Elizabeth Alvarez, Adjunct Professor, Aurora University

Dr. Elizabeth Álvarez, a bilingual educator with over 15 years of leadership experience, holds a Ph.D. in Curriculum and Instruction. As a superintendent, she has consolidated schools, fostered family engagement, developed STEAM labs, and mentored aspiring leaders. With 13 years of upper-grade science teaching experience and roles as a math and science coach, assistant principal, and principal, she also served as Network 8 Chief of Schools in Chicago Public Schools, improving achievement significantly. Now, superintendent of Forest Park District 91, she is the first female, Latina, and person of color to hold the role, advocating for diversity, equity, and excellence.


Leadership transitions often bring tales of triumph over adversity and the mastery of challenges. Such narratives emphasize individual heroism, yet the reality is far more nuanced. Too often, new leaders try to impress their teams by showcasing how much they know or have achieved, aiming to prove their qualifications or justify why they were selected for the role. However, this approach can become their downfall. Successful transitions aren’t solely about personal victories; they rely on the collective wisdom and support of the team. As someone who has navigated new leadership roles multiple times, I’ve learned that crucial lessons come not in the first leadership role but in subsequent ones. Every new team has proven invaluable because they recognized that I leaned on them as much as they relied on me. They understood that our initial introduction would lay the foundation for something we’d build together. Embracing vulnerability is crucial as it fosters authentic connection, trust, and meaningful change.

Vulnerability: A Strength, Not a Weakness

Embarking on a new leadership role is often daunting, as you may feel lost in a maze in the first days and weeks. Embrace the challenges of this transition by acknowledging what you don’t yet know. Vulnerability enables you to build trust with your team, who can provide the insights and expertise needed to navigate obstacles. Once these unknowns are brought to light, the maze starts to unravel, revealing a clearer path forward. Recognize your skill set and confidently leverage your strengths, all while remaining transparent about the areas where you need assistance. Your vulnerability and humility will become your greatest assets in untangling the challenges of your first year of leadership.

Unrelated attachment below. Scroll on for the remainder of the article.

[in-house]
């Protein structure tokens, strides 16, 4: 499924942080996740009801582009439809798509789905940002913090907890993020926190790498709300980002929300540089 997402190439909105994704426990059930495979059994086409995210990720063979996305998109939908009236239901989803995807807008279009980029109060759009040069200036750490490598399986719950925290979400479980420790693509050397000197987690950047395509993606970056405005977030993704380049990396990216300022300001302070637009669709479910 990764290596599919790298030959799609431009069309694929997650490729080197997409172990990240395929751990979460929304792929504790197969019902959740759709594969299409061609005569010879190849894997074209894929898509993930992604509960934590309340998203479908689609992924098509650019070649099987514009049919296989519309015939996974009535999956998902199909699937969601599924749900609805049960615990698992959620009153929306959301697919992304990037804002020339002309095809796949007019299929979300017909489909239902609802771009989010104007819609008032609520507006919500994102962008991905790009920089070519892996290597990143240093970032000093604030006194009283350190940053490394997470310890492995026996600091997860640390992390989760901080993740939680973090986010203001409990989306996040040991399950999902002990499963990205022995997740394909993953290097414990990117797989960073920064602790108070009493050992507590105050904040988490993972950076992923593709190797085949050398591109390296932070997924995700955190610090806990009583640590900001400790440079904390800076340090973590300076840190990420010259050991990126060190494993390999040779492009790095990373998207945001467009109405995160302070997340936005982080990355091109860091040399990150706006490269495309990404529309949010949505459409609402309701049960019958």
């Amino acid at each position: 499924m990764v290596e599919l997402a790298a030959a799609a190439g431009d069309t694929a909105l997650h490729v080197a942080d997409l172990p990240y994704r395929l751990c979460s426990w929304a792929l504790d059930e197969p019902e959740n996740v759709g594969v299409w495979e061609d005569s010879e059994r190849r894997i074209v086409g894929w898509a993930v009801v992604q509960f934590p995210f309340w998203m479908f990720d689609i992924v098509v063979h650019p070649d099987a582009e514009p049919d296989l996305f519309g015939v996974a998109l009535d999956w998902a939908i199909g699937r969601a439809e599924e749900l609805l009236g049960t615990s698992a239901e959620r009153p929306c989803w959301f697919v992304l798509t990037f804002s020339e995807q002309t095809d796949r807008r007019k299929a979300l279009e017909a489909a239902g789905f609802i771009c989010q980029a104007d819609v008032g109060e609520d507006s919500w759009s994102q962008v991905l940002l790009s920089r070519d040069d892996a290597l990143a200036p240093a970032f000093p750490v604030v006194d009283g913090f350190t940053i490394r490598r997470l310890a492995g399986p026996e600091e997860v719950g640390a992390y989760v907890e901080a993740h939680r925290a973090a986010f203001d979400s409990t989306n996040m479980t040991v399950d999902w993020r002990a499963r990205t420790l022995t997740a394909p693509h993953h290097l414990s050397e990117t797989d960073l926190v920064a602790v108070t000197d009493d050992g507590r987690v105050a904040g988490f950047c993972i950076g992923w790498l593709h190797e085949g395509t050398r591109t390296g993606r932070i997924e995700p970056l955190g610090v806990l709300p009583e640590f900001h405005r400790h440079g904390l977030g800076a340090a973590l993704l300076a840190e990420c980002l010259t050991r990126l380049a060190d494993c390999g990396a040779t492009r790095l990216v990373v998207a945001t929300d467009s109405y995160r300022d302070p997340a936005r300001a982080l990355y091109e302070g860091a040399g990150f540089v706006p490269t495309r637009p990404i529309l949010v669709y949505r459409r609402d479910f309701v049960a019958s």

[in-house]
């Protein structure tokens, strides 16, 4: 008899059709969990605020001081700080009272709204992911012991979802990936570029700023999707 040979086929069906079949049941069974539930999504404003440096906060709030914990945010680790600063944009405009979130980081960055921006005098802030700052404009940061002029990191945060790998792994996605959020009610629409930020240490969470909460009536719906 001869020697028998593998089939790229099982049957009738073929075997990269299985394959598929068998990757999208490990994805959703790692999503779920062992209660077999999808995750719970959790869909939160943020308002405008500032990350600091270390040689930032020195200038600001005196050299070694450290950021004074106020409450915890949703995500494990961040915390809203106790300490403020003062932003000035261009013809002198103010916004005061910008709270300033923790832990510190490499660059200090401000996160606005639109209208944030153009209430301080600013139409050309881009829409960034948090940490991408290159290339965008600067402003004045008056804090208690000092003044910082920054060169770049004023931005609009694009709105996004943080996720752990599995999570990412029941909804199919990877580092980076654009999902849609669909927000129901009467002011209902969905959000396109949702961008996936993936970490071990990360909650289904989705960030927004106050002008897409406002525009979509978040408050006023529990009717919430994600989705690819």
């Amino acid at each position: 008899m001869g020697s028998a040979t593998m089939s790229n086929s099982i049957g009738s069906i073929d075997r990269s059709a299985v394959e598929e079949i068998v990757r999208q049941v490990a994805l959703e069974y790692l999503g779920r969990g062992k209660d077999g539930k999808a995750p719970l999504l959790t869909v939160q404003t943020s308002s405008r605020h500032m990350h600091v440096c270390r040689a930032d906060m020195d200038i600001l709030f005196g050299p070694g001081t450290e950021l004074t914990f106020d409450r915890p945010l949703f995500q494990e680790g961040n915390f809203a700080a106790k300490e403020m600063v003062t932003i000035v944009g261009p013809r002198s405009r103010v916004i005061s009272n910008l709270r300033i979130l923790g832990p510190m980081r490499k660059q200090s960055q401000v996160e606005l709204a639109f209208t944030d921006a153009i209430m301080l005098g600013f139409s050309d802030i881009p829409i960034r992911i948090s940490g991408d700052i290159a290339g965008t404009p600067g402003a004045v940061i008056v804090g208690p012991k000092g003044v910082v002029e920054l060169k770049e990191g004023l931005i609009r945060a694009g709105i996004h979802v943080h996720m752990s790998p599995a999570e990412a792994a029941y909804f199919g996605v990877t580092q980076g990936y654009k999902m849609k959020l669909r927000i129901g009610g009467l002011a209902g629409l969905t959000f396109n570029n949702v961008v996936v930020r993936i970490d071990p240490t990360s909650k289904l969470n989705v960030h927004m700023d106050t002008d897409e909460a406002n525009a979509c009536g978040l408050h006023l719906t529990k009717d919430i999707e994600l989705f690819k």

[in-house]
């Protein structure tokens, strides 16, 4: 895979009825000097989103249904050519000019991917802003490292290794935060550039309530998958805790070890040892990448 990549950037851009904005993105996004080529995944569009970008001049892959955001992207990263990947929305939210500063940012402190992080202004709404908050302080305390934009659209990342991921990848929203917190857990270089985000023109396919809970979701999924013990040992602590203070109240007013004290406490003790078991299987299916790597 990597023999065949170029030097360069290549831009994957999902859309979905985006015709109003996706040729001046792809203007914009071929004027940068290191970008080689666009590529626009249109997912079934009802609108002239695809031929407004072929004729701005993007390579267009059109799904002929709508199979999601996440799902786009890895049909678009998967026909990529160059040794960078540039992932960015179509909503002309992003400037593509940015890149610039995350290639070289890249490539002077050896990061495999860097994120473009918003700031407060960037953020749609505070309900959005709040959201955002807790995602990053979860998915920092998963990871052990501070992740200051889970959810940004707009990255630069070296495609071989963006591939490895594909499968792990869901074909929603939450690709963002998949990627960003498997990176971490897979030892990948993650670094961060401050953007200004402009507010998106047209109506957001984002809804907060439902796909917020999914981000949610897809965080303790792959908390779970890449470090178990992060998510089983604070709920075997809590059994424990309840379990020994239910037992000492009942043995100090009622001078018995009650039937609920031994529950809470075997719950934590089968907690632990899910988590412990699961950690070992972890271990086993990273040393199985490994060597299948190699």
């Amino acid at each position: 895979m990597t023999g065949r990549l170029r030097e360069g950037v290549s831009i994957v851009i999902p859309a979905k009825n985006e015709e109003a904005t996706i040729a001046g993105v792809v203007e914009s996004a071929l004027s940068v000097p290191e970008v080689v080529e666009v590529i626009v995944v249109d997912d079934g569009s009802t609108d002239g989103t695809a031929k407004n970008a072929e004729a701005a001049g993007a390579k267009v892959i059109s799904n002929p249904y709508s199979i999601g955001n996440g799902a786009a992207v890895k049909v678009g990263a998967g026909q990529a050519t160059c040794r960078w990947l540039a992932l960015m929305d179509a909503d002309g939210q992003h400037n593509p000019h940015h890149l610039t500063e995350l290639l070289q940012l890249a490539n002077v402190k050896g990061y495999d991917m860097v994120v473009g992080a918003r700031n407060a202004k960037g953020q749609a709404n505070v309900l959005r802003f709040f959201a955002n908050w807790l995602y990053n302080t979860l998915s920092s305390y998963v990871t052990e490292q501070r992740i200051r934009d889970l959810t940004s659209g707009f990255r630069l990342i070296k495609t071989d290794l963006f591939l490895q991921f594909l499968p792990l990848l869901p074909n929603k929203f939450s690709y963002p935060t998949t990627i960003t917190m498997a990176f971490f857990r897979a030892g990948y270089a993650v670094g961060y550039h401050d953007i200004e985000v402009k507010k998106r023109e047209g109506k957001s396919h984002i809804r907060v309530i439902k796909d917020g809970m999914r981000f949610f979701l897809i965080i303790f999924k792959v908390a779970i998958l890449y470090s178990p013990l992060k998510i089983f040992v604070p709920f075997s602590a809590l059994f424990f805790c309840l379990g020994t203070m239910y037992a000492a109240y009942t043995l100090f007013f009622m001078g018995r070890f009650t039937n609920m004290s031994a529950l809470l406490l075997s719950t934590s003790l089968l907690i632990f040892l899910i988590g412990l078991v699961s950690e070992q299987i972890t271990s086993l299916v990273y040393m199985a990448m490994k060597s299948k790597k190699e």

It’s essential to approach this process with humility, understanding that no leader is expected to have all the answers. By actively listening and asking your team for guidance, you create a culture of shared purpose. When leaders admit to gaps in their knowledge, team members feel empowered to step up and provide their insights. They recognize that their expertise is valued, which leads to stronger engagement and a more cohesive working environment.

The First Year: A Period of Discovery, Listening, and Celebrating Wins

The first year in a new leadership role is best spent understanding the organization from every angle. Listening rounds—systematic efforts to engage team members at all levels—help reveal gaps, identify needs, and build relationships. Engage custodial staff, administration, faculty, and others. Their historical knowledge and unique perspectives can guide strategic decisions and foster an inclusive culture. By including all voices, your team members feel valued, seen, and heard.